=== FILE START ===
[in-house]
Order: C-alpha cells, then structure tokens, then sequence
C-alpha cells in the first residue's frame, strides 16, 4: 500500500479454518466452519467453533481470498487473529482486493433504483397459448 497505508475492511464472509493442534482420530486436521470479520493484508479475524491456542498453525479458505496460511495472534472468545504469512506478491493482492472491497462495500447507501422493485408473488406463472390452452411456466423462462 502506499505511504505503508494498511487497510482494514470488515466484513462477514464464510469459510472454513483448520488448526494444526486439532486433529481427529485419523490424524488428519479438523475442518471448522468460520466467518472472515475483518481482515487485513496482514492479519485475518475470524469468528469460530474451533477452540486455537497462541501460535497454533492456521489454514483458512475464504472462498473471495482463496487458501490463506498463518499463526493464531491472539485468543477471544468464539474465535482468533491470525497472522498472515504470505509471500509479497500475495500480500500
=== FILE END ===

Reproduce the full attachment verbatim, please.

[in-house]
Order: C-alpha cells, then structure tokens, then sequence
C-alpha cells in the first residue's frame, strides 16, 4: 500500500479454518466452519467453533481470498487473529482486493433504483397459448 497505508475492511464472509493442534482420530486436521470479520493484508479475524491456542498453525479458505496460511495472534472468545504469512506478491493482492472491497462495500447507501422493485408473488406463472390452452411456466423462462 502506499505511504505503508494498511487497510482494514470488515466484513462477514464464510469459510472454513483448520488448526494444526486439532486433529481427529485419523490424524488428519479438523475442518471448522468460520466467518472472515475483518481482515487485513496482514492479519485475518475470524469468528469460530474451533477452540486455537497462541501460535497454533492456521489454514483458512475464504472462498473471495482463496487458501490463506498463518499463526493464531491472539485468543477471544468464539474465535482468533491470525497472522498472515504470505509471500509479497500475495500480500500